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A journey around Iceland: 3) South Iceland

south-iceland-2013-068 South Iceland Vik black sand beach

 (Black sand beach in Vik, Iceland)


Many think South Iceland offers the island’s most spectacular scenery.  It’s hard to argue with this except to say that we found all of Iceland to be filled with beautiful landscapes.   South Iceland is remarkable for pretty farms in its western portion, rugged mountains, beautiful waterfalls, and the close proximity of several large glaciers (and a memorable glacial lagoon) in its eastern portion, all of which are easily accessible.  Like the entire island, South Iceland offers a dramatic representation of the island’s volcanic history.


We drove the Ring Road in a counter clockwise fashion so the following commentary and associated photos are more-or-less based on what we saw and did in sequential fashion:



(Kerid Crater, Iceland) 


Kerid Crater:  A large easily approachable volcanic caldera located just north of Selfoss.  The colors inside the crater are vivid.  It was from a raft at the small lake in the bottom of the crater that Icelandic singer Bjork performed a concert some years ago.  You can walk around the rim of its crater and even carefully descend to the lake if you want.


south-iceland-2013-057 South Iceland Seljalandsfoss

(Seljalandsfoss, Iceland.  You can walk behind this waterfall)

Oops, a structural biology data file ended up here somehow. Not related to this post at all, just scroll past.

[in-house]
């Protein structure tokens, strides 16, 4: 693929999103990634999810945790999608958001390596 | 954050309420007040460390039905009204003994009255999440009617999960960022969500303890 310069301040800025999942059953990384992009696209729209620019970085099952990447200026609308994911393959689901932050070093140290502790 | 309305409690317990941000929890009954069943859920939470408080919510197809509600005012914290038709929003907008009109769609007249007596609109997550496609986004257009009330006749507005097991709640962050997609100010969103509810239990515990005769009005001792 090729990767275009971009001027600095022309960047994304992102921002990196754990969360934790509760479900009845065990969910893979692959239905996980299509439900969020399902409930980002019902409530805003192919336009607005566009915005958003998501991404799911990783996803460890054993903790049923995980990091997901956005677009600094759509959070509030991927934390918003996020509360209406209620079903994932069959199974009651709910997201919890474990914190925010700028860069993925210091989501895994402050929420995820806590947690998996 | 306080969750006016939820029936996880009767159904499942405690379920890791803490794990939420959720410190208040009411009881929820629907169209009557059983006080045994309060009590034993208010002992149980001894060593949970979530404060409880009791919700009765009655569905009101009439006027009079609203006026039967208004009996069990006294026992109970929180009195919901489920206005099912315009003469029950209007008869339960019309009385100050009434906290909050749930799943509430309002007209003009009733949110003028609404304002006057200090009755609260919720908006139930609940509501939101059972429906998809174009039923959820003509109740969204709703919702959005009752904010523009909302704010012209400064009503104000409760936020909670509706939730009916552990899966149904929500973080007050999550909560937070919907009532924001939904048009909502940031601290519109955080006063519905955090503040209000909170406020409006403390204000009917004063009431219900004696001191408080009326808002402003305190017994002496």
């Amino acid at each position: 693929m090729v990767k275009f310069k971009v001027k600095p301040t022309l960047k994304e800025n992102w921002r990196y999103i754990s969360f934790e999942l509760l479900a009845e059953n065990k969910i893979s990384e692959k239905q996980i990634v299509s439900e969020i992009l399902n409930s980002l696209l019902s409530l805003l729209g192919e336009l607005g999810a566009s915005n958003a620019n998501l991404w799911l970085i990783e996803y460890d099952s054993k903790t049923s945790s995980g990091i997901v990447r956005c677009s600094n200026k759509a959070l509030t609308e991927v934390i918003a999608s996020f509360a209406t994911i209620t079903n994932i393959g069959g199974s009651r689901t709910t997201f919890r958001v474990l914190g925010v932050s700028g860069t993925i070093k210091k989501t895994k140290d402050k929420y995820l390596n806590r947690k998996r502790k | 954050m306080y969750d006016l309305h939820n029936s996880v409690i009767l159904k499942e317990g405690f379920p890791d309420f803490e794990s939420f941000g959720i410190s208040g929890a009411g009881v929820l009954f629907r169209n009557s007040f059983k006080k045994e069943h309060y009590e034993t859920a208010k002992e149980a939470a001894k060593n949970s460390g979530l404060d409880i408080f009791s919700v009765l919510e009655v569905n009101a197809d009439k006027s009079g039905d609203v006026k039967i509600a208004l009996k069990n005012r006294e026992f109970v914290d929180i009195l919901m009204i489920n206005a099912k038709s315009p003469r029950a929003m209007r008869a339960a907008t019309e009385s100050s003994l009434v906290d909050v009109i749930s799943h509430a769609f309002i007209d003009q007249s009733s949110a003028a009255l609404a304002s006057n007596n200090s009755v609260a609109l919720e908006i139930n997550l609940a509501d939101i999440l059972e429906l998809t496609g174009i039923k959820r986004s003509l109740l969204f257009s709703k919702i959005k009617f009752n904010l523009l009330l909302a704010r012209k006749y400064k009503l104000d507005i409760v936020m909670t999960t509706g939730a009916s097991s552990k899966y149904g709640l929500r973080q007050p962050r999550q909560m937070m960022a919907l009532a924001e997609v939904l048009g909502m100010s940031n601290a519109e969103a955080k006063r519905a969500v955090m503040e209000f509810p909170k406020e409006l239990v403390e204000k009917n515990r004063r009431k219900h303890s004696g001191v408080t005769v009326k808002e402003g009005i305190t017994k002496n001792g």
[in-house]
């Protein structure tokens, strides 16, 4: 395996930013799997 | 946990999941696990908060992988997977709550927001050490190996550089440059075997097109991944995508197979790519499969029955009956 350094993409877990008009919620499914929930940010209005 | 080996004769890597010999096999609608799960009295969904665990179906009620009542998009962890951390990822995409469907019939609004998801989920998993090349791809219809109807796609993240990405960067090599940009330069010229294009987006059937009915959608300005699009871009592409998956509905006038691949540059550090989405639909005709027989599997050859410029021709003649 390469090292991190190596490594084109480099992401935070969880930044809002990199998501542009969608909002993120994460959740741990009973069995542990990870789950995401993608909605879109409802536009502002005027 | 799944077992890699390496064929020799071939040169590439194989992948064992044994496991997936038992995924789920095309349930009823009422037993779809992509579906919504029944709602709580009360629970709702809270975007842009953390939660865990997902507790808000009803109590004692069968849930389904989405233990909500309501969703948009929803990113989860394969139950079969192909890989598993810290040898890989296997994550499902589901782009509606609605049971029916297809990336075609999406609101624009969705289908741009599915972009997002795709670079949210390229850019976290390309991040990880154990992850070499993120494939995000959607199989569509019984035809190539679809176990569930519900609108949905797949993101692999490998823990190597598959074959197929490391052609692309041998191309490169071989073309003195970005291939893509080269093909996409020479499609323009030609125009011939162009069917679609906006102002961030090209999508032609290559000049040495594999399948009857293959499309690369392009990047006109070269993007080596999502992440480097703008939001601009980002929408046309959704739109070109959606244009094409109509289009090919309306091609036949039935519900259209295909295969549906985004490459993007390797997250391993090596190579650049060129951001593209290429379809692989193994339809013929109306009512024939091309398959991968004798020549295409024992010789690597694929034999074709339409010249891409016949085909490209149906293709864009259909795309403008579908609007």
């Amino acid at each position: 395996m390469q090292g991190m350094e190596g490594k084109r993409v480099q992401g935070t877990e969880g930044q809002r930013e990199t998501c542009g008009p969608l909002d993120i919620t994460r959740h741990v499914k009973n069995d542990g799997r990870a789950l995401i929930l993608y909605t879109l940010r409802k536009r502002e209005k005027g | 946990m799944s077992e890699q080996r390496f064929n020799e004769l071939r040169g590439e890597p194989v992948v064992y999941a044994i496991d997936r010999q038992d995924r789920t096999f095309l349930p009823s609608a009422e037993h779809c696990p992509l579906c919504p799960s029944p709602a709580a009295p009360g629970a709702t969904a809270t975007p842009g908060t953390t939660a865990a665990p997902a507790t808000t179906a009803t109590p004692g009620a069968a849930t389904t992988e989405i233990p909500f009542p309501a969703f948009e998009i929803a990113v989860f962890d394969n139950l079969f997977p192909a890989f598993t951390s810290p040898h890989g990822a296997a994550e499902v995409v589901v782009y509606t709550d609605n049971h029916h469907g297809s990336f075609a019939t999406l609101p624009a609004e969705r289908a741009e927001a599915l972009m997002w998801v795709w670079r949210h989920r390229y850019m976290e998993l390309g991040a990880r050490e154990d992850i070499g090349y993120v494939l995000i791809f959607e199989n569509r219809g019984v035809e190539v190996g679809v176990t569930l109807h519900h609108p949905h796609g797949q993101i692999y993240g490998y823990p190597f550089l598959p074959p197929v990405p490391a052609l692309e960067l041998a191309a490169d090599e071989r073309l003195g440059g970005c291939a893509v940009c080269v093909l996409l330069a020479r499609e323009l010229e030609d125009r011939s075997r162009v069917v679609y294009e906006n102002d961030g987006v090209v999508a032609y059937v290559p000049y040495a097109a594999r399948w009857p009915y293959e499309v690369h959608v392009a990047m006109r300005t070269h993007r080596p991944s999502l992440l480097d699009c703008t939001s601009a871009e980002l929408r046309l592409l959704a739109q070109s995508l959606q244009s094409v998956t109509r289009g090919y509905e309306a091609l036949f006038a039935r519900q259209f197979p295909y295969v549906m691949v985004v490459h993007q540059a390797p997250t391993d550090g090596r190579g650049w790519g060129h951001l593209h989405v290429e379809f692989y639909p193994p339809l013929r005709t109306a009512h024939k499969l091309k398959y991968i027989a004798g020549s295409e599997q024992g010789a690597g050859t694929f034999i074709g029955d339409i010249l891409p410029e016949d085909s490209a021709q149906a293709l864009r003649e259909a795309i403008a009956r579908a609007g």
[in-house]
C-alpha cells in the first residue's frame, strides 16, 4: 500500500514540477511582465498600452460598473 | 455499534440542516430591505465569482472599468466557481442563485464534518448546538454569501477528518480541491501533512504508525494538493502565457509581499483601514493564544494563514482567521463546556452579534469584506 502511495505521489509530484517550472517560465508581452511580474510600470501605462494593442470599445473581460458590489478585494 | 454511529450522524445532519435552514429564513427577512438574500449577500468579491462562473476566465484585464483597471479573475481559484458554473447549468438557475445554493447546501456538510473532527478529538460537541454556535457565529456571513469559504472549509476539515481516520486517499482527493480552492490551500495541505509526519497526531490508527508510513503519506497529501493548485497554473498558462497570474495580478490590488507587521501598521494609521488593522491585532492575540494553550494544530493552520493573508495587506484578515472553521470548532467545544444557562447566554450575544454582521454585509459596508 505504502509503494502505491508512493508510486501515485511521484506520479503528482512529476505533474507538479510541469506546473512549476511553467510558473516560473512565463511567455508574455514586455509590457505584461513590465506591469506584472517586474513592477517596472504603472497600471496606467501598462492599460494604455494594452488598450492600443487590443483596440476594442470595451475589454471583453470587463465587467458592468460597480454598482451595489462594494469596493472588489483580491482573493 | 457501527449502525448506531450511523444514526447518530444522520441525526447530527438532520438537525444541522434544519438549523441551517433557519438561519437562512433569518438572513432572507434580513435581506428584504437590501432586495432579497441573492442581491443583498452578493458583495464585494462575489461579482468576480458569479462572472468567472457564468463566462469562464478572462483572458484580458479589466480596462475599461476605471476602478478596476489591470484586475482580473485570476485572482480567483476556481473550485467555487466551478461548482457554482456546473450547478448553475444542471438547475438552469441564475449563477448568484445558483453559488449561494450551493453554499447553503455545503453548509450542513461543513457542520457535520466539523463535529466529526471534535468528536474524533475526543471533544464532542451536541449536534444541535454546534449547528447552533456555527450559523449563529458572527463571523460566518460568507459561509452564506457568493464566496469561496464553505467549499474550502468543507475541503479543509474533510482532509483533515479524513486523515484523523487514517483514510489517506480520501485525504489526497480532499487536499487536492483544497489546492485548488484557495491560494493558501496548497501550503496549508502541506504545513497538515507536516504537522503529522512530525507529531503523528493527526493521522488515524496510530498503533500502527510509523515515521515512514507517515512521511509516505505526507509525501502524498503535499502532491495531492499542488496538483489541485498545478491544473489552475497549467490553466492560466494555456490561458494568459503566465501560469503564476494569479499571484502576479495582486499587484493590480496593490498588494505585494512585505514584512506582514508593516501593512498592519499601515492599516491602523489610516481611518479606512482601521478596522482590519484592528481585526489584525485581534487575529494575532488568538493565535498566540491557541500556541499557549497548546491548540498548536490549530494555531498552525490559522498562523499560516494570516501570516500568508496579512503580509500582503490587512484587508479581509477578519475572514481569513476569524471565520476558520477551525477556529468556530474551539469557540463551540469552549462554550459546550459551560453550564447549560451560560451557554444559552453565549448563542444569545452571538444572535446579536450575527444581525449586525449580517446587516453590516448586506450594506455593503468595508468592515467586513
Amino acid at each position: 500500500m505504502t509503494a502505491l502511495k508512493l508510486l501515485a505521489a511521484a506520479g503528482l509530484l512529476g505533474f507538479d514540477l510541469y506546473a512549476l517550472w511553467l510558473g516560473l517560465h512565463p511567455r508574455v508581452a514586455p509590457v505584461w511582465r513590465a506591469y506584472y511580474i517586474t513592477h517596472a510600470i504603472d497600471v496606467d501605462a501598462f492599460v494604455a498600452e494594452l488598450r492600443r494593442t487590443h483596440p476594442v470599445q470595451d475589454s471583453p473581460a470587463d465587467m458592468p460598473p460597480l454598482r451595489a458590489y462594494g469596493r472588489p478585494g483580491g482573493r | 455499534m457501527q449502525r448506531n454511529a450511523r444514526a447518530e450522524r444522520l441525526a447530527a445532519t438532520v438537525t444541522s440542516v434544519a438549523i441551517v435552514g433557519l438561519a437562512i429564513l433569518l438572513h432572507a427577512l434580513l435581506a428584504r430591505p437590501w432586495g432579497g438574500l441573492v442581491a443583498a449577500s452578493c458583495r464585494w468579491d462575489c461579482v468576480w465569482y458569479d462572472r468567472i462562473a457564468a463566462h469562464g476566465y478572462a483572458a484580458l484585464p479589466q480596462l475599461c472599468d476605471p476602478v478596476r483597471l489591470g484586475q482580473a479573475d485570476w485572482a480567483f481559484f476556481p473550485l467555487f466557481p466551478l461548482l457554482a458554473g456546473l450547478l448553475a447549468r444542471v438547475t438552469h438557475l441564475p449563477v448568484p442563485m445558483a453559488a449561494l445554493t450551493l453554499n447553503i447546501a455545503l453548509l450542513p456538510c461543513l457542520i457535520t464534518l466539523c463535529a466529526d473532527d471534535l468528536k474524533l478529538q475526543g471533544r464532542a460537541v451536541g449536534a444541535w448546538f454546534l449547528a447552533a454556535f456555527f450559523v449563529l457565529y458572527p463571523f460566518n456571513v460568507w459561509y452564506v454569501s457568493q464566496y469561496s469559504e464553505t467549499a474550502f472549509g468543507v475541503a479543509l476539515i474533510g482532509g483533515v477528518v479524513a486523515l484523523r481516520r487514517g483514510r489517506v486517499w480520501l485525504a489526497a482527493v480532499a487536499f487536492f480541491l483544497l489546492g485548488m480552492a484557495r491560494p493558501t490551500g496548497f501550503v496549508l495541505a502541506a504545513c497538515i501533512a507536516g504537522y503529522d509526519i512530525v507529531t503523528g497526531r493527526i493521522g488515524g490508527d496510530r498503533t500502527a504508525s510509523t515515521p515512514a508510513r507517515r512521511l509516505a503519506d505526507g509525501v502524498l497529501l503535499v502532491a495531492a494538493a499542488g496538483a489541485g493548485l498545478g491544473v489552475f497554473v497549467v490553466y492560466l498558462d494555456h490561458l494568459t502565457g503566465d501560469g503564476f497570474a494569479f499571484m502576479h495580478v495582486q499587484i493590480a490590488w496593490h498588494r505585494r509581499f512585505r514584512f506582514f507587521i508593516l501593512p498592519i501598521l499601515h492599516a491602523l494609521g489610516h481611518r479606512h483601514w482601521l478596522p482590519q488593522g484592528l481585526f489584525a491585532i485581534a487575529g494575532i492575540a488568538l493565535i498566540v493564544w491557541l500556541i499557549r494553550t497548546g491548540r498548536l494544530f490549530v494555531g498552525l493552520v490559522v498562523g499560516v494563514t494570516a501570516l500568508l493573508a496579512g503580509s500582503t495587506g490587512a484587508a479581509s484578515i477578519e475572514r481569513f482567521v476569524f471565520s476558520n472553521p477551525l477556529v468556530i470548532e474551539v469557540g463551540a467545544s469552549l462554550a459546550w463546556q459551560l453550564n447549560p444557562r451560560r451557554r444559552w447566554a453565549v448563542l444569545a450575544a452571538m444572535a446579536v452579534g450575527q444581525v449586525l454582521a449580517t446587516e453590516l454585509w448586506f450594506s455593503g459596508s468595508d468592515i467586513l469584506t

Seljalandsfoss: One of several waterfalls draining a high altitude plateau down the side of a cliff.  Seljalandsfoss allows one the experience of walking behind (and getting drenched by) the waterfall — only to discover that the back of falling water looks just like the front.



(Skogafoss, Iceland) 


SkÓgafoss:  Located in the pretty little town of Skogar this was my second favorite waterfall on the island, a classic fall dropping over 200 feet.  A staircase leads to the top of the falls (and provides access to hiking trails on the plateau behind the waterfall).  Skogar has a folk museum that's said to be the best in Iceland (e.g. has skate blades made of bone; a dog bowl made of a whale vertebrae), though we never had the chance to visit it.  Skogafoss is easily seen from the Ring Road.


EyjafjallajÖkull glacier:  During the spring of 2010 a volcanic eruption started beneath the icecap of the EyjafjallajÖkull glacier.  A cloud of ash was carried high into the atmosphere and disturbed air traffic for weeks, including a near shutdown of flights in Europe for several days. Due to melting ice, rivers in the area were flooded and caused significant road damage (which has mostly been repaired). The volcano is again quiescent (at least for now) and was shrouded by clouds during our visit, but we could see evidence of its eruption in the flood damage and ash and lava on the mountain.